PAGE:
After high school, though, hockey took a back seat to professional studies. He graduated from The University of Guelph Ontario Veterinary College and then worked at dozens of practices in the next almost twenty years, travelling from Ontario to New Hampshire and Massachusetts.

He found his way back to hockey, though. In 2000 or 2001, Charlie says that after learning of the AMHL at a Valley Sports Stick Time session on a Friday afternoon, he registered to play.

“I was really surprised at the level of hockey,” he said. “This is a nice league because, the difference to me, other than the time, is that everyone plays hockey for the fun of it. They don’t take it too seriously. That was a real put-off for me when guys were getting really really serious, competitive, and angry at each other, smashing each other and holding grudges. We don’t see that in this league. And the idea of rotating the teams through is really good. Having the time after for the CAM-uh-rah-duh-rie and fellowship, that makes it really good.”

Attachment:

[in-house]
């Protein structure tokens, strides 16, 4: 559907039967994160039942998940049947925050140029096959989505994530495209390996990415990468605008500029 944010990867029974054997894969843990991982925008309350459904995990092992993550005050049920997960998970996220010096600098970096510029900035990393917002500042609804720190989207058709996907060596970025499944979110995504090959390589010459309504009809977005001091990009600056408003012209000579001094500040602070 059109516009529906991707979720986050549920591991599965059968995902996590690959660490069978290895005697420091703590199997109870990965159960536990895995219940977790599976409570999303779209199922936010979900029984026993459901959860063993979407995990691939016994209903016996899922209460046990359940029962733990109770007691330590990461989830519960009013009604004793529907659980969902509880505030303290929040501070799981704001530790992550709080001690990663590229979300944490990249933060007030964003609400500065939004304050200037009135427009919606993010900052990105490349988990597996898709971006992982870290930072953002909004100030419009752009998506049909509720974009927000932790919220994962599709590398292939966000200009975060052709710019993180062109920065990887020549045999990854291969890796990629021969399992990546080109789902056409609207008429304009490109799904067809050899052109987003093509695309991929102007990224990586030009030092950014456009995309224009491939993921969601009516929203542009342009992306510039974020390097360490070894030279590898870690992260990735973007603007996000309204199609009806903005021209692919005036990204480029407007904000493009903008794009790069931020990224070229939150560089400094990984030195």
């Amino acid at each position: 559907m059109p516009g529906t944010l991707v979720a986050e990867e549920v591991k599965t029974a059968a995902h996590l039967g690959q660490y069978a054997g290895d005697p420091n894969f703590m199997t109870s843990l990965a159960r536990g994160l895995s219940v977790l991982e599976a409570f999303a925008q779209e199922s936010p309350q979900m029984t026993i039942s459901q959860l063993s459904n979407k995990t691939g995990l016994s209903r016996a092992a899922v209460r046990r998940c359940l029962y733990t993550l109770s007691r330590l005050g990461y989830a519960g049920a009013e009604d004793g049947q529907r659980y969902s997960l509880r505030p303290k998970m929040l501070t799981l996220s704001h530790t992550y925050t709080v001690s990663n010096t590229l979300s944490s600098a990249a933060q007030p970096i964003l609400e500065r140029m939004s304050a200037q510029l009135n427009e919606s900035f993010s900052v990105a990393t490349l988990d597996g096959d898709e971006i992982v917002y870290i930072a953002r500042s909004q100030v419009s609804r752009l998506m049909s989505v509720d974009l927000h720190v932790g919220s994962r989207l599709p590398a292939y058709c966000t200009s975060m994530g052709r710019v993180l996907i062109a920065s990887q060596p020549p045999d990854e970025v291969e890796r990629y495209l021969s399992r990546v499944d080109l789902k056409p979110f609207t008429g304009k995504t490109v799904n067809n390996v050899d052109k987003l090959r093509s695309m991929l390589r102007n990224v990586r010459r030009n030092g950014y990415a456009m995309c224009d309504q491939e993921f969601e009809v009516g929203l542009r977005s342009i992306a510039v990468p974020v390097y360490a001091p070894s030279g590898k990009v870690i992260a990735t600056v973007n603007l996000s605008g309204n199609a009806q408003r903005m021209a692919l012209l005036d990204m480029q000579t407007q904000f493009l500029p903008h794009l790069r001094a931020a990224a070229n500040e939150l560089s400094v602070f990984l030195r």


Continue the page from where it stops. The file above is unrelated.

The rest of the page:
But financial struggles—tough to earn find stability in a veterinary market where clinic ownership can change hands— took him away from his passions: taking care of cats and dogs and playing hockey. He dabbled in local home renovation, but that endeavor never took off. He and his family decided to move to Ontario in 2009.

Upon learning of the move across the 49th Parallel, AMHLers expressed their respect for Charlie by email.

“On behalf of all the AMHL officials, we would like to extend our best wishes to Charlie and his family as they go back to the mother country. Bradley was a great competitor and statesman from Canada and will be missed,” wrote Referee Peter Bagley.

Terry Loebs: “I will remember Charles Bradley as the most accomplished backchecking defenseman in AMHL history, and the all-time leader in evoking the same question ("Is that guy playing 'D' or forward?") among AMHL newbies. Good luck, Charles (eh?)”

Mike Schneider wrote, “Nicest guy off the ice. On the ice? Tenacious, quick, strong. A beast on defense. The kind of guy you fear going towards or fear may be on your heels. If you beat Charles, you know you played your best.”

Now, Bradley is back in business and back in the game. At the Dunkin’ Donuts in West Concord, he’s his same old amiable self as he sits at the table next to my wife and me. Caring to the core about pets and humans alike, Charles Bradley listens to my wife describe my ongoing injury saga and makes a suggestion or two from his own experience as a hockey player and animal doctor. (You’ve probably seen the bumper sticker, “Be kind to animals. Hug a hockey player.” Right?)

Stop by Domino Veterinary Hospital (DVH), Charlie says, I’ll give you a brochure for the doctor that fixed my wrist.

He stands up to get in line for his coffee as my wife and I prepare to leave. 

Post a Comment